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What Is the Cost of an RFID Soil-Moisture Sensor?
How much could I expect to pay for a transponder designed for this purpose?
There is no radio frequency transponder with a built-in sensor designed specifically for determining the moisture content of soil, though there are generic moisture sensors that could be used for this task. RF Code offers a tag designed for leak detection, for example, which might work for your needs. I don't know the cost, but active tags with sensors are generally priced at around $50 to $75 apiece.
In 2012, we published an article about passive moisture and corrosion sensors being deployed within a parking garage built in the German city of Boppard (see German Parking Garage Installs Moisture- and Corrosion-Sensing RFID Tags). The passive tags with sensors were placed below the cement's surface and above reinforcement steel at select spots throughout the garage. The tags can be read using a handheld device to detect the onset of corrosion or excessive moisture, thereby enabling the city to repair the problem before it can harm the reinforcement steel (see Has an RFID Solution Been Developed for Detecting Moisture?). The entire system cost just $10,000. This might work for your purposes, as long as you do not need to take readings over a large area (passive tags have a short read range).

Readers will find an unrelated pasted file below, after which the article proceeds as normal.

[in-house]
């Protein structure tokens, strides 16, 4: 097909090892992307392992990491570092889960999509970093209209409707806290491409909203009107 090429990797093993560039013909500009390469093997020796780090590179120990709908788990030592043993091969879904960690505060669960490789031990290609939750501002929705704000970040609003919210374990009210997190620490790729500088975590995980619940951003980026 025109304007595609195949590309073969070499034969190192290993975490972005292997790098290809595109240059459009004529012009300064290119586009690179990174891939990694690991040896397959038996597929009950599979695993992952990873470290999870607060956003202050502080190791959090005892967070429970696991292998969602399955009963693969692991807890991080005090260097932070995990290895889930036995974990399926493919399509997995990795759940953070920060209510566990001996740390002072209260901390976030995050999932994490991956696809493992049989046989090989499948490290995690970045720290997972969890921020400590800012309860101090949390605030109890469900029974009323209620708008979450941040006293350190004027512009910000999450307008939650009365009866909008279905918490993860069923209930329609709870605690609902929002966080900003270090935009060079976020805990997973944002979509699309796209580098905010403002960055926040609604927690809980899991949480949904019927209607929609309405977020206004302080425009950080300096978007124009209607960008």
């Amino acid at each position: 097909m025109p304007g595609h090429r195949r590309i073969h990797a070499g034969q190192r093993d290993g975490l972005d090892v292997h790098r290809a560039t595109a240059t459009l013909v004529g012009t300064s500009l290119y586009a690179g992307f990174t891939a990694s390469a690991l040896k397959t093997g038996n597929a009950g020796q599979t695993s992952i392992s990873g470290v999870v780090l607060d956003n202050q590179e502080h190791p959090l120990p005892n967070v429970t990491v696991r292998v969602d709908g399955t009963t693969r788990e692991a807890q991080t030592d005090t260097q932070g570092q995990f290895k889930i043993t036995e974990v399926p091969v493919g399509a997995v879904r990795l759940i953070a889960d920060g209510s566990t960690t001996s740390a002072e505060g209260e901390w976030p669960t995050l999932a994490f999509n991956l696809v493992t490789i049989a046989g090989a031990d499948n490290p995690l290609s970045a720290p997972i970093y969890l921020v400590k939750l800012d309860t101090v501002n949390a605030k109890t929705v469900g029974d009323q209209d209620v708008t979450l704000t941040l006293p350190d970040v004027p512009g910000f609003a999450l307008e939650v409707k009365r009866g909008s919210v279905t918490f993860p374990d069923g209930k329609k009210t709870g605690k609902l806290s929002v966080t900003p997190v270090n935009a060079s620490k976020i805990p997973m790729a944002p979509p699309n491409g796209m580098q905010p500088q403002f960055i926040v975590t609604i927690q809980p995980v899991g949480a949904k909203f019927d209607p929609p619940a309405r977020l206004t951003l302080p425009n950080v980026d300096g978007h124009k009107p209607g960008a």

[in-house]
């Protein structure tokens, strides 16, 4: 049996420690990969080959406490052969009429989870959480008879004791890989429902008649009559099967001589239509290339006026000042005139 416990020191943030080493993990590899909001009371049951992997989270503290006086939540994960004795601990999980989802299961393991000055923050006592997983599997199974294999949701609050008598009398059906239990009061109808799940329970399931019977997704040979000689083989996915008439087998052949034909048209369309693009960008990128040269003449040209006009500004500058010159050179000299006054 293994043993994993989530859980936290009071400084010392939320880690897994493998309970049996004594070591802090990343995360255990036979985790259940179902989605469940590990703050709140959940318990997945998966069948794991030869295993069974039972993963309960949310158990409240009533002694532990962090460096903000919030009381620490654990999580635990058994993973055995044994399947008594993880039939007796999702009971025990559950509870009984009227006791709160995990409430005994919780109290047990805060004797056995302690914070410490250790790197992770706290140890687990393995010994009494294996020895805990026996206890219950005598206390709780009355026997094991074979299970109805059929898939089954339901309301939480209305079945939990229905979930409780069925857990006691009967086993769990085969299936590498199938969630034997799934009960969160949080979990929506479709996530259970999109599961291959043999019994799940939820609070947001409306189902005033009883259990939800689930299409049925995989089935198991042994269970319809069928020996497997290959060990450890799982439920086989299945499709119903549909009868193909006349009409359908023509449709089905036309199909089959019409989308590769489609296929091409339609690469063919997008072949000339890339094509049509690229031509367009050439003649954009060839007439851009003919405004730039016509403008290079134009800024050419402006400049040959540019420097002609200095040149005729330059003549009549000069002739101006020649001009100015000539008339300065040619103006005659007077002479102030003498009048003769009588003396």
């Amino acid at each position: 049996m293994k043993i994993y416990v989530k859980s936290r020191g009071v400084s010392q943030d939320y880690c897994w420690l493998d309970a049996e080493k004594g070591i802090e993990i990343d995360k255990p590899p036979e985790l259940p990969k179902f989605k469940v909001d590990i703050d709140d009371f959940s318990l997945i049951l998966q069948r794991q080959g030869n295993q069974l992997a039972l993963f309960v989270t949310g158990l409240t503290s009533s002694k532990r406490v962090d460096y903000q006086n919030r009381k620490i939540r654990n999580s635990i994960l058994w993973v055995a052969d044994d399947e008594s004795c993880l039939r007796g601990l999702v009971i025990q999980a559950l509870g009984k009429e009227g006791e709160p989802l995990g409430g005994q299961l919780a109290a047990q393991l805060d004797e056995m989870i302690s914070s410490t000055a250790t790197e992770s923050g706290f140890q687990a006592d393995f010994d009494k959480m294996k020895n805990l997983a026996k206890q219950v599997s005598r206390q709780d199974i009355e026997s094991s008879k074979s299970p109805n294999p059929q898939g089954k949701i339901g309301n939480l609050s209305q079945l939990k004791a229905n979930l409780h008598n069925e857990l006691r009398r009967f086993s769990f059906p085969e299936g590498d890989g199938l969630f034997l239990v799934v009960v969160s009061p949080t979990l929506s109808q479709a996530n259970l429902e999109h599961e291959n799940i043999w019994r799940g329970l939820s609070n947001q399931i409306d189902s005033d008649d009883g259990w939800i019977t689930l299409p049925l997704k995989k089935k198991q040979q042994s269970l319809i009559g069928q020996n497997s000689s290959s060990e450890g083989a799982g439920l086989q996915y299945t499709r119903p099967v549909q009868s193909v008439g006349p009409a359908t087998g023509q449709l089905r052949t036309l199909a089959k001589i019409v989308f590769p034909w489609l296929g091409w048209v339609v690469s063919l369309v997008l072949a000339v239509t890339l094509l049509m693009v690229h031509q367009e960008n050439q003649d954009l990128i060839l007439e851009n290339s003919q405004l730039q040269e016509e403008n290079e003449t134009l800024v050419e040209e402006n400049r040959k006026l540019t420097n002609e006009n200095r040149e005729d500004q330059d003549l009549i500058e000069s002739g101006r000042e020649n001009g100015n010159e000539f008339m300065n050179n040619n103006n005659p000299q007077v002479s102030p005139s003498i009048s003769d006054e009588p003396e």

There are also wireless mesh networks that could be fitted with moisture sensors. Mesh networks forward data from one node to another until that information reaches a node connected to a computer that hosts an application for interpreting the collected data. The advantage, with such technology, is that you could install these over a large area and have readings performed at regular intervals without a need for any human involvement. A company called Libelium makes such sensors for agriculture (see ZigBee System Makes Parking Smarter in Spain).
—Mark Roberti, Founder and Editor, RFID Journal
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